July 28, 2014
The non-governmental organization (NGO) Human Rights Watch (HRW) and the American Civil Liberties Union (ACLU) have released a report (With Liberty to Monitor All - How Large-Scale U.S. Surveillance is Harming Journalism, Law, and American Democracy) explaining the damage caused by U.S. government surveillance agencies such as the National Security Agency (NSA).
The report states:
More than 92 journalists, attorneys, as well as current and former U.S. government officials were interviewed for the report.
Alex Sinha, author of the report and fellow at the HRW contends that,
Both the ACLU and HRW call for the reform of the Obama administration and Congressional approval of such surveillance agencies and their ability to monitor average citizens across the world without clear and legal purpose for doing so.
Earlier this year, citizen journalism was given another prompt toward legitimacy with the 9th Circuit Court of Appeals ruling that bloggers have the same 1st Amendment rights as established journalists when involved in a defamation of character suit; as long as the issue is of public concern.
The outcome of this case establishes the fact that protections afforded the news media are not exclusive to their realm, but are also extended to citizen journalists and bloggers.
Most importantly, the judges found that,
This case highlights the findings in 1974 wherein the U.S. Supreme Court wrote that freedom of the press applies to everyone - not only journalists.
Senator Dianne Feinstein commented last year that the new Federal Media Shield would guarantee 1st Amendment protection to federally recognized journalists who are "real reporters" - not those "blogger" journalists in alternative media.
Feinstein claimed that the 1st Amendment is a privilege, not an inalienable right as defined by our U.S. Constitution.
In 2013, the mainstream media complained about pictures of President Obama that are not allowed to be made public.
Because images of the president are used by independent and alternative media, as well as corporate-sponsored, the way in which Obama is portrayed is important.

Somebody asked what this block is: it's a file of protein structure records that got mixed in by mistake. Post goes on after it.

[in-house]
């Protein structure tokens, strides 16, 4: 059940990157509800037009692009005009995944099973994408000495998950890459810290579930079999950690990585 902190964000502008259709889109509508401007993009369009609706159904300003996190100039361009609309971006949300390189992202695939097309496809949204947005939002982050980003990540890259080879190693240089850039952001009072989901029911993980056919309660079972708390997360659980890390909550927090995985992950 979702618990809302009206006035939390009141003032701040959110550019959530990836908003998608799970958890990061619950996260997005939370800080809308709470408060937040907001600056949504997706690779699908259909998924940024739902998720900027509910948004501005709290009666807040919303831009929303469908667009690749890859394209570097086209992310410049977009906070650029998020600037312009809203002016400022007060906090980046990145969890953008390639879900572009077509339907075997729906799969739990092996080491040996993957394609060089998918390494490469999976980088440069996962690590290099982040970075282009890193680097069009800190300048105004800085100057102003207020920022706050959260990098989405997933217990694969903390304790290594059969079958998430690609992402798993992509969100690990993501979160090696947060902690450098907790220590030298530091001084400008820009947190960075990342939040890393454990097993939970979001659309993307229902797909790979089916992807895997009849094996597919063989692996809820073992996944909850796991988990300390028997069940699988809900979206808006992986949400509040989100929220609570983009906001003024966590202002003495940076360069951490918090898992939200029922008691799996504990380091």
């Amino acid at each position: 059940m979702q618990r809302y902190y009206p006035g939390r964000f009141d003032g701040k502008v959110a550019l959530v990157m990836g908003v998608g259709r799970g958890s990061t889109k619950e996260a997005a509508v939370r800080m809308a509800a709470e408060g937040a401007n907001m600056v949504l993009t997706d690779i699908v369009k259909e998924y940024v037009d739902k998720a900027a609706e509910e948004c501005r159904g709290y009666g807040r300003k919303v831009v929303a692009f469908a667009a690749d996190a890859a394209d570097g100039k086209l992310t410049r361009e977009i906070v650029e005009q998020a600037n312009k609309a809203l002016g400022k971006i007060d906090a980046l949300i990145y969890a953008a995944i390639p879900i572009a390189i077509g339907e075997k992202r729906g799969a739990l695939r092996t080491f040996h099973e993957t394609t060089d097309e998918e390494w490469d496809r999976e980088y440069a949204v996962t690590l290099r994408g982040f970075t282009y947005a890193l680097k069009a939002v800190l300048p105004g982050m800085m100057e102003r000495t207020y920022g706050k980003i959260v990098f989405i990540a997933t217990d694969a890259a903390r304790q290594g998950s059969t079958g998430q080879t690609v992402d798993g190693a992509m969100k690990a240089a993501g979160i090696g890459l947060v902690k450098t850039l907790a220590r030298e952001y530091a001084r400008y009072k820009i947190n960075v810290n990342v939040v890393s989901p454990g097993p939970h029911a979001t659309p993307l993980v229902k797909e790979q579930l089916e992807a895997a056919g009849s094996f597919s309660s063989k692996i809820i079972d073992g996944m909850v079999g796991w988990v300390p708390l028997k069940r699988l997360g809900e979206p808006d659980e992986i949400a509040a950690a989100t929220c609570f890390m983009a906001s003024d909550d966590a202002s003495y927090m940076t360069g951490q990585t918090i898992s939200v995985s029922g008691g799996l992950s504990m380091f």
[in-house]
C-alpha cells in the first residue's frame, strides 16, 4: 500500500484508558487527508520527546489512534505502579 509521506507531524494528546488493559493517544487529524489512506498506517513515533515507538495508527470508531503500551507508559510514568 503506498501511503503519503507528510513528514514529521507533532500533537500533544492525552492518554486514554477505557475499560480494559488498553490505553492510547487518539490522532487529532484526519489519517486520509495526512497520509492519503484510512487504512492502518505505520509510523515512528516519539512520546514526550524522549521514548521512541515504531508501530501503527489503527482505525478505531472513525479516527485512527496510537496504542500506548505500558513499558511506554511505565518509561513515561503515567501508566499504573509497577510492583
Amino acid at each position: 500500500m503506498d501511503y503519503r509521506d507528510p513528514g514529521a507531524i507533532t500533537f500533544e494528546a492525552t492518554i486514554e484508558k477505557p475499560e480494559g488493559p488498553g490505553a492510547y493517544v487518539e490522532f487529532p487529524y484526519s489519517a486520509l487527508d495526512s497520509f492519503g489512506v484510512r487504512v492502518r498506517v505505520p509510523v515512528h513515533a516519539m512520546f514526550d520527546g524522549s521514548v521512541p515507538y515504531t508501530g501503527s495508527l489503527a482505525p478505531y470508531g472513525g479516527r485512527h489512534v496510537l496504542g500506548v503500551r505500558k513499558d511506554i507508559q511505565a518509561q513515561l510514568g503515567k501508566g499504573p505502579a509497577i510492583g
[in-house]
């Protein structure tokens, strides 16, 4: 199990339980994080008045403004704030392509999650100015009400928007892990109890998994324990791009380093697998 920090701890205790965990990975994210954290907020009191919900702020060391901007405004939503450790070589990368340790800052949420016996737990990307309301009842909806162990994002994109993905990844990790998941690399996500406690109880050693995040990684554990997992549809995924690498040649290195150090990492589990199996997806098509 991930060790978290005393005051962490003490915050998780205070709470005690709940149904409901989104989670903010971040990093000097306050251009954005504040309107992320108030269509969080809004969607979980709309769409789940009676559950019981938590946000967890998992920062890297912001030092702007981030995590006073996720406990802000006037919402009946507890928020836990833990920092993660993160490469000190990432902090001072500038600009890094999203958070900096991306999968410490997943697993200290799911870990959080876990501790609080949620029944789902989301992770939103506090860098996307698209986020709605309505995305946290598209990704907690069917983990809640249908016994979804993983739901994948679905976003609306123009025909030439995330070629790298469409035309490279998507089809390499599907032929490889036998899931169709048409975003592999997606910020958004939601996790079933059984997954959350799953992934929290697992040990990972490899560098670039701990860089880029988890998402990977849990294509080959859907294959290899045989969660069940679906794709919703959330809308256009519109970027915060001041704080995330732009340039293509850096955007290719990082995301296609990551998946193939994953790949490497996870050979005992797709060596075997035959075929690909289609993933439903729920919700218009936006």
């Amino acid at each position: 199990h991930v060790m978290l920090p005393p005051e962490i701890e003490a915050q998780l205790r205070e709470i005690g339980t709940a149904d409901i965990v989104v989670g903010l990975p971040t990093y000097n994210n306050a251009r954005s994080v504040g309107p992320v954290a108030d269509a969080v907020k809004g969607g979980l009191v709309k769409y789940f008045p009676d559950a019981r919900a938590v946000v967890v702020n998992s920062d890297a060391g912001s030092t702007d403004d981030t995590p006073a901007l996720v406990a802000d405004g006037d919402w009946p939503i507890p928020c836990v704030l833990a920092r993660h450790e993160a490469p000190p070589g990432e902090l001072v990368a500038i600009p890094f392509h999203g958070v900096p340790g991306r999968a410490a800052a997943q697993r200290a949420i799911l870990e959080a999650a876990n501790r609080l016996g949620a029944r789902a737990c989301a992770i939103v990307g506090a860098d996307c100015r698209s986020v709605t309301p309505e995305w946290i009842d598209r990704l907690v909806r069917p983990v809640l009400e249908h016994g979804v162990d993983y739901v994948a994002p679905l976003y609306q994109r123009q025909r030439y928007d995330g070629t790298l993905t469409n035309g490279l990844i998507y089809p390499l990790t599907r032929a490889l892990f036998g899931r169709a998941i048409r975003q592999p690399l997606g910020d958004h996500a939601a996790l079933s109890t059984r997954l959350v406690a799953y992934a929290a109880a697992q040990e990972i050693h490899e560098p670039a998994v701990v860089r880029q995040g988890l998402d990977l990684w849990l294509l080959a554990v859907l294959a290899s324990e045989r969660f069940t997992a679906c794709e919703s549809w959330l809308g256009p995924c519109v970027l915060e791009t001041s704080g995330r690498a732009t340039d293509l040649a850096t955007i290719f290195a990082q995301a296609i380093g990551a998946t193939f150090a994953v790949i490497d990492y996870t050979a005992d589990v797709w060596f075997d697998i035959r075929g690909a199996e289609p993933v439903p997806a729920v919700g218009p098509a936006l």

In controlling access to images of the president, this is one way of making sure Obama's image remains intact. Photographs end up in the hands of independent and alternative media which make the president look bad.
The Committee to Protect Journalists (CPJ) released a report showing that President Obama is on a crusade to subvert the freedom of the press and democracy.
Leonard Downie, professor of journalism at Arizona State University (ASU) and author of the report for CPJ said:
Downie pointed out that the Obama administration has a,
Journalists interviewed for the report conveyed the fact that the,
The Obama administration has taken internal leaks seriously with the implementation of aggressive measures under the Insider Threat Program (ITP) that conducts surveillance on journalists to prevent whistleblowing by any means necessary.
According to the Pentagon, an "insider threat" is defined as an employee,
The ITP is under high security to ensure that leverage for blackmail and coercion are utilized to the fullest extent and power by this current administration to mitigate potential leaks with co-workers spying on each other, keeping profiles for future use and the broad spectrum surveillance that remains intact long after a subject is no longer an immediate threat for future consideration.
The Obama administration made public a portion of this initiative with the presidential memorandum entitled, "National Insider Threat Policy and Minimum Standards for Executive Branch Insider Threat Programs" wherein leaks are considered treasonous acts against the current administration.
The reward based system set up by the Obama administration gave coverage and protection to those whistleblowers who "followed the proper channels" when leaking out information and paved the way for the ITP to punish other who did not allow the federal government to control their leaks.
Under ITP, Obama asserted that intelligence agencies would follow a subject for years after they had "defected" from the U.S. government to determine if highly classified documents had been acquired and could be released to media outlets or the general public.